Spending Plan Strategy

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Once you know what money you have to work with and where it goes, you get to shift focus from what is to what could be. Where do you need and want your money to go?

Pay yourself, first

You have to pay everyone else — why shouldn’t you get your share? The answer is, you should. Your spending plan helps you pay yourself.

Make it a goal to set aside a minimum of 10% to 15% of your monthly gross income — meaning your pay before deductions are taken out — to reach your goals.

When you’re just getting started, you’ll be saving into a savings or money market account to secure yourself against the unexpected. If you’ve got consumer debt to deal with (think credit cards, personal loans and auto loans), build up a small emergency fund (perhaps $1,000), then focus on debt reduction.

Once you’ve got an emergency fund and your debt is under control, you can start saving towards things you want in your future. It’s fun because now you’re getting to keep some of your money!

Work up to it

To reach your savings goals, you may have to cut back — or cut out — spending in other areas. Look back to your spending plan and ask yourself, “What can I cut to free up the funds I need for savings?” Examine every single one of your expenses.

You can often create space for saving, investing or debt reduction by cutting back on “wants.” Dining out. Sports events. Coffee shop stops. It might be easier than you think to cut these when you consider the alternatives.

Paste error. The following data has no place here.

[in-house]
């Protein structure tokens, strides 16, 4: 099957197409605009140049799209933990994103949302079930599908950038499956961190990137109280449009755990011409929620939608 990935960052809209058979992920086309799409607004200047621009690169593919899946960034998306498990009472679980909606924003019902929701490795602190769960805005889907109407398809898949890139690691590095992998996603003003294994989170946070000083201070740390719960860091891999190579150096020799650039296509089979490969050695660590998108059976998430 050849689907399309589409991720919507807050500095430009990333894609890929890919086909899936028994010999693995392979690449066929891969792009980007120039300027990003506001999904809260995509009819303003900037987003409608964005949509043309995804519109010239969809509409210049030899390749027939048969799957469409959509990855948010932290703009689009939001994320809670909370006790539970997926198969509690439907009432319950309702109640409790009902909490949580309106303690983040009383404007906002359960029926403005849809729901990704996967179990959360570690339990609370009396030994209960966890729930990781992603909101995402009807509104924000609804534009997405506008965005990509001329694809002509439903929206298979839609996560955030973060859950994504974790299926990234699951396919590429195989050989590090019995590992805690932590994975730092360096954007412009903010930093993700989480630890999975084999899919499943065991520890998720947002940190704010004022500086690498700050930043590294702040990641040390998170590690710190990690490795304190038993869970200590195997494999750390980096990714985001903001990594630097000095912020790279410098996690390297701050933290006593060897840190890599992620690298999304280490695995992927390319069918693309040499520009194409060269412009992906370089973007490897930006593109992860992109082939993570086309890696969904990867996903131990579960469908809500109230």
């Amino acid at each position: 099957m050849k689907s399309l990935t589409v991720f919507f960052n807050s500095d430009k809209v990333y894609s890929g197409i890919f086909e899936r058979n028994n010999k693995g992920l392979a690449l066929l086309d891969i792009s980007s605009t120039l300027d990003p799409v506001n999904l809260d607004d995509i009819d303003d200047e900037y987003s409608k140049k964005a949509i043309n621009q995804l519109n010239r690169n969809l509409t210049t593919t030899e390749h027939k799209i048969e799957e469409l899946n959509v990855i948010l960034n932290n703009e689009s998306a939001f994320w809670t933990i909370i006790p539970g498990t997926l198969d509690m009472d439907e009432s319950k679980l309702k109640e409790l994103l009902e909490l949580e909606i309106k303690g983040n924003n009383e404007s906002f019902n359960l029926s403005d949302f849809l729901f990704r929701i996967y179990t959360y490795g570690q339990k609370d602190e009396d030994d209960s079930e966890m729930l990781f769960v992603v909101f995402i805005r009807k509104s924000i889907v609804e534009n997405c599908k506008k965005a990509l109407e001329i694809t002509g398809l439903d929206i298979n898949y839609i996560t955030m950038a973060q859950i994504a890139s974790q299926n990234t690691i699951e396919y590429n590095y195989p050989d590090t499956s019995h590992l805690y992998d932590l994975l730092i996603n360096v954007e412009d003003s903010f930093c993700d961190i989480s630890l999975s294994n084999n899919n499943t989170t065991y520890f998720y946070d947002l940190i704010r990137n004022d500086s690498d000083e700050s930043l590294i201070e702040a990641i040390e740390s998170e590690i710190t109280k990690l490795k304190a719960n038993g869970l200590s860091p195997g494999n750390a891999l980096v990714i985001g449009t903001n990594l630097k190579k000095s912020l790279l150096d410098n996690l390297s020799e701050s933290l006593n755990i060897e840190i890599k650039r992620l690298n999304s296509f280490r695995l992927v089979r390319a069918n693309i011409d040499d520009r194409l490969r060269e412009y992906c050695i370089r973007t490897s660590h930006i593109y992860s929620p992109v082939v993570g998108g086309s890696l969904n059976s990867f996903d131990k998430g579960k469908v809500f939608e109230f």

More dramatic cuts might include changing what you drive or or where you live. And if you find you can’t free-up enough funds by cutting expenses, it’s time to find additional income. 

Automate it

Whatever savings amount you can squeeze out of your spending plan is a great start. The best savings trick is to “set it and forget it.” If you don’t have to think about savings and you never see the money, you’re more likely to leave it alone.

You can set up an allotment — similar to a civilian direct deposit — so that some of your money goes directly to savings each month. Or, if your goal is long-term retirement savings, you can fill out form TSP-U-1 or go on myPay and begin contributing to the TSP.

Go for it

Now that you know what you should be spending, and what you want to be saving, it’s time to make it real. A spending plan is just a bunch of numbers until you actually follow it. Let’s do this thing!

Up next

Launch — develop new routines and habits to make your spending plan a way of life.